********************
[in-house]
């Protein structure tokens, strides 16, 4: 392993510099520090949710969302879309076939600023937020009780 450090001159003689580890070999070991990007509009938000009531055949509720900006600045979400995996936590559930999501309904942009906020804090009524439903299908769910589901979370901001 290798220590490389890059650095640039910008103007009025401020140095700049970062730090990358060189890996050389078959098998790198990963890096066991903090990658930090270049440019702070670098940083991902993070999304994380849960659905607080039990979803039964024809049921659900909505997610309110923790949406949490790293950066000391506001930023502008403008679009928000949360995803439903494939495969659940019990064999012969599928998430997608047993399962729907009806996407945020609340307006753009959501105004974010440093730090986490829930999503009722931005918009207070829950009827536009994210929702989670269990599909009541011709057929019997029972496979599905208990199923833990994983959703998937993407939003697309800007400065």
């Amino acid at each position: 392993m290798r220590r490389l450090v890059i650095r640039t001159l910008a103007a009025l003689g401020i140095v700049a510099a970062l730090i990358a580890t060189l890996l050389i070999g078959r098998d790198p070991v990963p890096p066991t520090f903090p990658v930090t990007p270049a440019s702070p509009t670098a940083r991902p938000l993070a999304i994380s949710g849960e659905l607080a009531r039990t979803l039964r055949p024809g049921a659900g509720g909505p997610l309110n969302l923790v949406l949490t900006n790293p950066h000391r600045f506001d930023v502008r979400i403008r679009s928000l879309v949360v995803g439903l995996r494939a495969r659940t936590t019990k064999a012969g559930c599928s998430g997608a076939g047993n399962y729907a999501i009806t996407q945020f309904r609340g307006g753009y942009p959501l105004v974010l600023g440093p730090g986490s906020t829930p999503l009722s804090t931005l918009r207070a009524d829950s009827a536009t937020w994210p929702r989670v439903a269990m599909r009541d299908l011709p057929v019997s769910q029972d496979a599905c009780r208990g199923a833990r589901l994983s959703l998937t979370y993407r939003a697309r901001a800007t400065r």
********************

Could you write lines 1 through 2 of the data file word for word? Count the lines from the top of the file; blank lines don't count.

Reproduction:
[in-house]
């Protein structure tokens, strides 16, 4: 392993510099520090949710969302879309076939600023937020009780 450090001159003689580890070999070991990007509009938000009531055949509720900006600045979400995996936590559930999501309904942009906020804090009524439903299908769910589901979370901001 290798220590490389890059650095640039910008103007009025401020140095700049970062730090990358060189890996050389078959098998790198990963890096066991903090990658930090270049440019702070670098940083991902993070999304994380849960659905607080039990979803039964024809049921659900909505997610309110923790949406949490790293950066000391506001930023502008403008679009928000949360995803439903494939495969659940019990064999012969599928998430997608047993399962729907009806996407945020609340307006753009959501105004974010440093730090986490829930999503009722931005918009207070829950009827536009994210929702989670269990599909009541011709057929019997029972496979599905208990199923833990994983959703998937993407939003697309800007400065």